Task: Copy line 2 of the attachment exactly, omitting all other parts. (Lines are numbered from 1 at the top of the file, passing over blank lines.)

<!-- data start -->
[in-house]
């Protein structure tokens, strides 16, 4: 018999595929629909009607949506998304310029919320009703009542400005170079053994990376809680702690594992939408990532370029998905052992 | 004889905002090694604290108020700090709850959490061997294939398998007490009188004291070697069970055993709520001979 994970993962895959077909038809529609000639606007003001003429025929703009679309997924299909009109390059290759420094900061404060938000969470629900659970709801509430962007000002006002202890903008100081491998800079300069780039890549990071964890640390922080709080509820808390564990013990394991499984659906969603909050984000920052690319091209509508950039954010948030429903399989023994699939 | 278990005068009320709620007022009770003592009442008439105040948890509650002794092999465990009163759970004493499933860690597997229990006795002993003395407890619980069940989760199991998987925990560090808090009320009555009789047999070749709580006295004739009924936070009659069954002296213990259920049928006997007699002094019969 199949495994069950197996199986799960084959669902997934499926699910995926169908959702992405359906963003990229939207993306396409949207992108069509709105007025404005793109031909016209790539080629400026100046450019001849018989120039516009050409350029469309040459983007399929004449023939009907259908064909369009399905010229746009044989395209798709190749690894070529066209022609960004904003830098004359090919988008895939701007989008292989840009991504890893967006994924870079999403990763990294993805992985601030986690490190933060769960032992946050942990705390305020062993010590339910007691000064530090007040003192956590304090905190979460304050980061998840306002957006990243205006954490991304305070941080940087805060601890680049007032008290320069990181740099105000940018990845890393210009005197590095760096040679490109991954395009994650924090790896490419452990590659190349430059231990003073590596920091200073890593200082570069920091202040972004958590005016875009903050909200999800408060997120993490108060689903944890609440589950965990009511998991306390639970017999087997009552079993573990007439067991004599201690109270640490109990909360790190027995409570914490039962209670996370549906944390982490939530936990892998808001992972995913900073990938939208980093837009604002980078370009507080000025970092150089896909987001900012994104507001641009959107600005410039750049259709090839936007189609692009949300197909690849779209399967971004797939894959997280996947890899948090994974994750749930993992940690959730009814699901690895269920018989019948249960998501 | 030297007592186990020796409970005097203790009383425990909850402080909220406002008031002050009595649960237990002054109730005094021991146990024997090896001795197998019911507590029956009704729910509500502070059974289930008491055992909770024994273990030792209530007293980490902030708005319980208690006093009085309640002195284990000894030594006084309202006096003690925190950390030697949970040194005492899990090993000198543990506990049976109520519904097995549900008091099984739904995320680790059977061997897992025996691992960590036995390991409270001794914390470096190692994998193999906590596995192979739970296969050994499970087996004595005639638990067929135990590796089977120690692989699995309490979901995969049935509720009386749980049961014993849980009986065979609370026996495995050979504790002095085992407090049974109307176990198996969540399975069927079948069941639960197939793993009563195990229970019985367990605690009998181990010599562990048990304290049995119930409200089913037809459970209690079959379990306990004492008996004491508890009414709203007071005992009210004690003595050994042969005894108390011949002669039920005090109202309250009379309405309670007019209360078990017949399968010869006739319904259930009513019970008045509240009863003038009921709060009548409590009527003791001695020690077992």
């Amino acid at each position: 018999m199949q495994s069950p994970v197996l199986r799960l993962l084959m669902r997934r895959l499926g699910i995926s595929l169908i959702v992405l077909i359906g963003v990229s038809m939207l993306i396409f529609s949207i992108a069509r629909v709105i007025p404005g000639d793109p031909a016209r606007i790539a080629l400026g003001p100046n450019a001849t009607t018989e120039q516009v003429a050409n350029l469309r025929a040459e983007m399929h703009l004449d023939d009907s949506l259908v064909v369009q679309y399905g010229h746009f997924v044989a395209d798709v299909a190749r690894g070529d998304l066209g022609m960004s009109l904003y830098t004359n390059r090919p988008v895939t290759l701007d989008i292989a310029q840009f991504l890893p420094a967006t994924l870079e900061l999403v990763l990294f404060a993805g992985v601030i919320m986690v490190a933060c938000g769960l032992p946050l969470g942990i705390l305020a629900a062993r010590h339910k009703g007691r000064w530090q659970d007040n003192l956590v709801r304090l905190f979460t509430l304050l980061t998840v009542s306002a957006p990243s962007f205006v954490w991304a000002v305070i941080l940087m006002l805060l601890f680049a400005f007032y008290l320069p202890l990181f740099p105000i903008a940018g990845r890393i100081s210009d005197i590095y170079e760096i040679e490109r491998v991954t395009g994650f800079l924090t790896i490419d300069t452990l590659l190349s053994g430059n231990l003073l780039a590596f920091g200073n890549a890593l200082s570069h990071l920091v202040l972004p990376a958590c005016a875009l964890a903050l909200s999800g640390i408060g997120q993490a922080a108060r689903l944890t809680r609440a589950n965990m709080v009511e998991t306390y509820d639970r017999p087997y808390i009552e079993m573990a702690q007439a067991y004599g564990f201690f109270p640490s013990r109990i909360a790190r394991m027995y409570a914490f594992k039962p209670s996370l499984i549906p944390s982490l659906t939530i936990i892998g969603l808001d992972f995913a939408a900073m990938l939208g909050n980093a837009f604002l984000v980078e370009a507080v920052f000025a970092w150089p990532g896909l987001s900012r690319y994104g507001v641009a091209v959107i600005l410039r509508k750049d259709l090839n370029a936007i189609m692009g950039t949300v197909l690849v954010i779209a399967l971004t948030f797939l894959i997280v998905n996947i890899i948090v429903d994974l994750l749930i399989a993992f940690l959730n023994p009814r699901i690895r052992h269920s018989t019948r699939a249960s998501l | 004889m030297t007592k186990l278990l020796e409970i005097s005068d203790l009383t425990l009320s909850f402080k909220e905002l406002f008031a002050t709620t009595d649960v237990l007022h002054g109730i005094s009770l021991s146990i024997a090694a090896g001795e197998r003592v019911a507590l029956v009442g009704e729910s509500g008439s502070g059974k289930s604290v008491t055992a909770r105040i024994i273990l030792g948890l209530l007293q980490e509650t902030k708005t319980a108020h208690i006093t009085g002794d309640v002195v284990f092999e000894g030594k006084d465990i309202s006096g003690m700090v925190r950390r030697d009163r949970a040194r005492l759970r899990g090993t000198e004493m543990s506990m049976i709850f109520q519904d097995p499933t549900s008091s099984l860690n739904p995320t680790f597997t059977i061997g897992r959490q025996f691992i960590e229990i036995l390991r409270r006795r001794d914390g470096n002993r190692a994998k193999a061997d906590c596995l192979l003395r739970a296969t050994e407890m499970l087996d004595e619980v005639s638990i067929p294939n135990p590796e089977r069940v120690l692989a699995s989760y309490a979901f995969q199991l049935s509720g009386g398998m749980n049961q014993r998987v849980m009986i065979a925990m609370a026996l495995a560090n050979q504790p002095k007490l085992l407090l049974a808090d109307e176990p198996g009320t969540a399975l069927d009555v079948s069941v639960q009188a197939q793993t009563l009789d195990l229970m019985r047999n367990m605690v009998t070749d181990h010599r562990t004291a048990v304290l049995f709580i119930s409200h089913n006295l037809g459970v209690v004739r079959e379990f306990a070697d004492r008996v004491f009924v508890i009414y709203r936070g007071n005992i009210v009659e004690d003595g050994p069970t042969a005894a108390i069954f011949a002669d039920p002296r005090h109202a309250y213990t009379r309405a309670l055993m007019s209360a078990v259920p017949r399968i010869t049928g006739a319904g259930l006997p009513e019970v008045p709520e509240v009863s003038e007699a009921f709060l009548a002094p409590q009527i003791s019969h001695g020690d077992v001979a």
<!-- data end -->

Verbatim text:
């Protein structure tokens, strides 16, 4: 018999595929629909009607949506998304310029919320009703009542400005170079053994990376809680702690594992939408990532370029998905052992 | 004889905002090694604290108020700090709850959490061997294939398998007490009188004291070697069970055993709520001979 994970993962895959077909038809529609000639606007003001003429025929703009679309997924299909009109390059290759420094900061404060938000969470629900659970709801509430962007000002006002202890903008100081491998800079300069780039890549990071964890640390922080709080509820808390564990013990394991499984659906969603909050984000920052690319091209509508950039954010948030429903399989023994699939 | 278990005068009320709620007022009770003592009442008439105040948890509650002794092999465990009163759970004493499933860690597997229990006795002993003395407890619980069940989760199991998987925990560090808090009320009555009789047999070749709580006295004739009924936070009659069954002296213990259920049928006997007699002094019969 199949495994069950197996199986799960084959669902997934499926699910995926169908959702992405359906963003990229939207993306396409949207992108069509709105007025404005793109031909016209790539080629400026100046450019001849018989120039516009050409350029469309040459983007399929004449023939009907259908064909369009399905010229746009044989395209798709190749690894070529066209022609960004904003830098004359090919988008895939701007989008292989840009991504890893967006994924870079999403990763990294993805992985601030986690490190933060769960032992946050942990705390305020062993010590339910007691000064530090007040003192956590304090905190979460304050980061998840306002957006990243205006954490991304305070941080940087805060601890680049007032008290320069990181740099105000940018990845890393210009005197590095760096040679490109991954395009994650924090790896490419452990590659190349430059231990003073590596920091200073890593200082570069920091202040972004958590005016875009903050909200999800408060997120993490108060689903944890609440589950965990009511998991306390639970017999087997009552079993573990007439067991004599201690109270640490109990909360790190027995409570914490039962209670996370549906944390982490939530936990892998808001992972995913900073990938939208980093837009604002980078370009507080000025970092150089896909987001900012994104507001641009959107600005410039750049259709090839936007189609692009949300197909690849779209399967971004797939894959997280996947890899948090994974994750749930993992940690959730009814699901690895269920018989019948249960998501 | 030297007592186990020796409970005097203790009383425990909850402080909220406002008031002050009595649960237990002054109730005094021991146990024997090896001795197998019911507590029956009704729910509500502070059974289930008491055992909770024994273990030792209530007293980490902030708005319980208690006093009085309640002195284990000894030594006084309202006096003690925190950390030697949970040194005492899990090993000198543990506990049976109520519904097995549900008091099984739904995320680790059977061997897992025996691992960590036995390991409270001794914390470096190692994998193999906590596995192979739970296969050994499970087996004595005639638990067929135990590796089977120690692989699995309490979901995969049935509720009386749980049961014993849980009986065979609370026996495995050979504790002095085992407090049974109307176990198996969540399975069927079948069941639960197939793993009563195990229970019985367990605690009998181990010599562990048990304290049995119930409200089913037809459970209690079959379990306990004492008996004491508890009414709203007071005992009210004690003595050994042969005894108390011949002669039920005090109202309250009379309405309670007019209360078990017949399968010869006739319904259930009513019970008045509240009863003038009921709060009548409590009527003791001695020690077992």